Closed-loop multiple-scattering imaging with sparse seismic measurements

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The Royal Astronomical Society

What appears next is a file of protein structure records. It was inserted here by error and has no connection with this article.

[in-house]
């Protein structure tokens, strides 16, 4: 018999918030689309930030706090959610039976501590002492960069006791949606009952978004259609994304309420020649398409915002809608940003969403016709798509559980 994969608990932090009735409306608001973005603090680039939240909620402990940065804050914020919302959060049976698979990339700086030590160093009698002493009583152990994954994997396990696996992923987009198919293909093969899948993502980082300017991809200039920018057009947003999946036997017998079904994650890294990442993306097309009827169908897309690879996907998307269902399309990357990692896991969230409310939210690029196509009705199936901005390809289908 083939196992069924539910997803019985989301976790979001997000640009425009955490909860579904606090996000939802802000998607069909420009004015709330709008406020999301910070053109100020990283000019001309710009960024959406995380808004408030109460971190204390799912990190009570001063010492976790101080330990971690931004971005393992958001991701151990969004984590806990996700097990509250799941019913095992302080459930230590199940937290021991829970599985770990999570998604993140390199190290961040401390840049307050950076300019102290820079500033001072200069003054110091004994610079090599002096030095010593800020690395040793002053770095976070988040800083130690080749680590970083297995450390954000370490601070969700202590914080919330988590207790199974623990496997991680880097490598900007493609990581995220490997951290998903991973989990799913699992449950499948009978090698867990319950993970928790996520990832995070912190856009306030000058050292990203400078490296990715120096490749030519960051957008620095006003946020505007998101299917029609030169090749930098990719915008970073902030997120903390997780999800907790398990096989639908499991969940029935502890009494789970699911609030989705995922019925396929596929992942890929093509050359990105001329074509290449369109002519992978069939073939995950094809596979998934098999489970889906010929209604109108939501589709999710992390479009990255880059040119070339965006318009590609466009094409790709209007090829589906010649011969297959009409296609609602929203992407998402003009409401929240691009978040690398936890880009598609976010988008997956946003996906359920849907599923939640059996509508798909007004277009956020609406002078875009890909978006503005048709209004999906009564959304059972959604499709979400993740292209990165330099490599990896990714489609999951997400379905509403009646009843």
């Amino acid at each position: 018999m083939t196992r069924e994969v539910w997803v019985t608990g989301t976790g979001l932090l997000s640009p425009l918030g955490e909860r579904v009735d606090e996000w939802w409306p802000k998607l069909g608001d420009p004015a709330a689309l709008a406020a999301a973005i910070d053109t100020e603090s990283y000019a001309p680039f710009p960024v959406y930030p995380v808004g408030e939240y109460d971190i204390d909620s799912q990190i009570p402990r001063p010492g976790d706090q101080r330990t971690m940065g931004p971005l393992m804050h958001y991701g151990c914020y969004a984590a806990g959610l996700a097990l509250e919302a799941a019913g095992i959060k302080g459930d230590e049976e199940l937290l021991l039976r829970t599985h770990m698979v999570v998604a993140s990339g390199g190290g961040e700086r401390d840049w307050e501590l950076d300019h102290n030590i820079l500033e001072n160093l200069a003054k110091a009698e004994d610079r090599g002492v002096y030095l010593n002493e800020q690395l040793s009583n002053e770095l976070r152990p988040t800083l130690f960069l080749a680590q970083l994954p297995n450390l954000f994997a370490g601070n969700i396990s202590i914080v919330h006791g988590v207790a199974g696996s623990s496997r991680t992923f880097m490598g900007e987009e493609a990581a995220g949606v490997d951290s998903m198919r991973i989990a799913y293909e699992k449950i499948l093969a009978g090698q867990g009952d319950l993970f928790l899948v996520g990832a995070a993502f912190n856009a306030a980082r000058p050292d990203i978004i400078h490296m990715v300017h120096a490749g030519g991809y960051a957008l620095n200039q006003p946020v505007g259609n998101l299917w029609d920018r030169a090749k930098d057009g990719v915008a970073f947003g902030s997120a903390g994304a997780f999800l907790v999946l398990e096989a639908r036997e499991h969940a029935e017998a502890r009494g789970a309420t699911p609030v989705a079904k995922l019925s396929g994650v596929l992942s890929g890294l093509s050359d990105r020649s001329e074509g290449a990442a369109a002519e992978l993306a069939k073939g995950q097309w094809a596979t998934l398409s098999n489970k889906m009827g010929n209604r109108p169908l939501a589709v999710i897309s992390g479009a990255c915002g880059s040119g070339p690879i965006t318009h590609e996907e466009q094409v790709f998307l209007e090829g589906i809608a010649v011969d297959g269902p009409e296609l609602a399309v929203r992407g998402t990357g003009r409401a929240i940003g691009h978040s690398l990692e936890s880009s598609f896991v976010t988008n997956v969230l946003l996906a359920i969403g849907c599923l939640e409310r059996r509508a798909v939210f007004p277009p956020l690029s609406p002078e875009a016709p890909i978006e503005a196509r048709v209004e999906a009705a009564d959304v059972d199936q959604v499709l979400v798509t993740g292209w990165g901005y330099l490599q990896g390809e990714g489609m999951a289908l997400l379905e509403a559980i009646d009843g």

Copyright
© The Author(s) 2017. Published by Oxford University Press on behalf of The Royal Astronomical Society.
ISSN
0956-540X
eISSN
1365-246X
D.O.I.
10.1093/gji/ggx476
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Abstract